DG allocation for congestion management considering the (N-1) contingency criteria will have more impact on system from security point of view. A suitable allocation will be that which would give better performance in most of the operating conditions. Contingency ranking has been carried out using voltage security and power flow performance indices.

A. Contingency Selection

Contingency analysis has been carried out to assess the impactof severe contingencies on the system security and to alert the system operators about the critical contingencies that violate theequipment operating limits. The most common limit violations include transmission line and/or transformer thermal overloads and inadequate voltage levels at system buses. Given this information, a system operator can judge the relative severity of each contingency and decide if preventive actions should be initiated to mitigate the potential problems [16].
The general performance index for a system is defined as,
image
Where and are the weighting factors of line-l and bus-j respectively that is decided by the system operator depending upon the operating condition of the system,is the line flow in lthline with ithoutage, is the rated capacity of line, N is the total number of buses in the system, 2n represents the order of performance index,
is the voltage at bus j with ithoutage. Also considering the value of exponent as 2 and , =2. As various possible outages create a contingency set and for some cases in the contingency set may guide to congestion problems during power system operations. Such critical contingencies should be quickly identified for further detailed evaluation for corrective measures. The process of identifying these critical contingencies is referred to as contingency Selection. Contingency selection identifies the critical contingencies among them and ranks them in order of their severity.

B. Allocation of DGs using Sensitivity Factors

In the market environment, generators and distributors trade electric energy. Sensitivity of the power flow on the congested line will be different with respect to the generator and load buses in the system under consideration. For congestion management, it may not be always suitable to reschedule the generators at all the time because of daily load variation and load growth. A line flow sensitivity factor (LFSF) with active and reactive power injection to remove congestion from the overloaded lines can be calculated by change in power flow in a transmission line k connected between bus i and bus j with respect to injection at a particular node can be written as,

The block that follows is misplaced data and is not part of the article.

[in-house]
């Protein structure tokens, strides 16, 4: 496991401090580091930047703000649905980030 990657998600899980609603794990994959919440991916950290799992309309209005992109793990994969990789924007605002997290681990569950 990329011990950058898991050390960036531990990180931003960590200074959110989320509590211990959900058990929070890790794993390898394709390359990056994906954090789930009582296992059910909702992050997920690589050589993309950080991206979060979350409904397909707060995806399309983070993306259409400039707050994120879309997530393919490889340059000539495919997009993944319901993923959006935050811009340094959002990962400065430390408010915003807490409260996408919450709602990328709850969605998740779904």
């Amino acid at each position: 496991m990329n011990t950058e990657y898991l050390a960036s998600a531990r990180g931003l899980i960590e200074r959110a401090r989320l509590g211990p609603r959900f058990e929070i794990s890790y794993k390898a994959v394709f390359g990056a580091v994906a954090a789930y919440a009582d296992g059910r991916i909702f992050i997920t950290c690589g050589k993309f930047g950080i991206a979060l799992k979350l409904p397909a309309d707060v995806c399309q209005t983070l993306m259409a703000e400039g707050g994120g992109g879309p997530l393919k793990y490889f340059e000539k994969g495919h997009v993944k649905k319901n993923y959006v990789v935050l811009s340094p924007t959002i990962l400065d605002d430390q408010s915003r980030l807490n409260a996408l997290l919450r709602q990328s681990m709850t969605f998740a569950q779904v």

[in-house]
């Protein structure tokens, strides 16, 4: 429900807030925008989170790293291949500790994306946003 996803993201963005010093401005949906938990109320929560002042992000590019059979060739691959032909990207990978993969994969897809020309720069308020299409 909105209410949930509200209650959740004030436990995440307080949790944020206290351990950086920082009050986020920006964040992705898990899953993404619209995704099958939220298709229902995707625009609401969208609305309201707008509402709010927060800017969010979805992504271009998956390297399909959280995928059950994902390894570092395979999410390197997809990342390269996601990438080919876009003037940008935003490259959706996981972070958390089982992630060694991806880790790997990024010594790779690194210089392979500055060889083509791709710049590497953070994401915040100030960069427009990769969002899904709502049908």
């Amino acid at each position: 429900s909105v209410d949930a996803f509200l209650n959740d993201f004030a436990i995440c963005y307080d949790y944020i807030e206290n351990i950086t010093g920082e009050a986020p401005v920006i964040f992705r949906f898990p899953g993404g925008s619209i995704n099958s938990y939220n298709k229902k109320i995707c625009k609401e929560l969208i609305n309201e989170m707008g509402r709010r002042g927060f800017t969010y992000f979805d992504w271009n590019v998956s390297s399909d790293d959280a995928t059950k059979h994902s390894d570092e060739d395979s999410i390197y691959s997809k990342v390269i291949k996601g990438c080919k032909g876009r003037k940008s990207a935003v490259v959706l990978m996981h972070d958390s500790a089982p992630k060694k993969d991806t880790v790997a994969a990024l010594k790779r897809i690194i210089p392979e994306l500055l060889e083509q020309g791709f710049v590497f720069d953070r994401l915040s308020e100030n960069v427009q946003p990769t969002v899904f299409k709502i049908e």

image
image
From the above equation, to calculate LFSFs values. Larger negative LFSF for load buses will be selected for DGs allocation since they are more influential on the congested line. The Jacobian employed for computing the LFSFs will change for any change in the system operating condition. However, the proposed sensitivity factors is quite fast and can be utilized for updating the LFSFs values and, hence, the selection of load buses for congestion management can be utilized. Now, the location for DG placement for relieving congestion is achieved. Therefore, it is important to calculate the DG size at these locations.

C. Determination of the Optimal Capacity using GA

Genetic algorithm (GA) based optimization techniques [17] determines the optimal value of the DG capacity to be connected with the existing system thereby maximizing the system performance by reducing the losses and increasing the voltage profileof the system. This intended work aims at minimizing the multi objective function designed to reduce power loss, and voltage deviation. Theobjective function is defined as,
image

D. Steps to find solution using Genetic Algorithm

In GA, the population has n chromosomes that represent candidate solution; each chromosome is an m dimensional real value vector, where m is the number of optimized parameters. Therefore each optimized parameter represents a dimension of the problem space.
Step 1: Generate random population of n chromosomes (Suitable solutions for the problem).
Step 2: [Fitness] Evaluate the fitness f(x) of each chromosome x in the population.
Step 3: [New population] Create a new population by repeating following steps until the new population is complete.
Step 4: [Selection] Select two parent chromosomes from a population according to their fitness.
Step 5: [Crossover] With a crossover probability crossover the parent to form a new offspring (children). If no crossover was formed offspring is an exact copy of parents.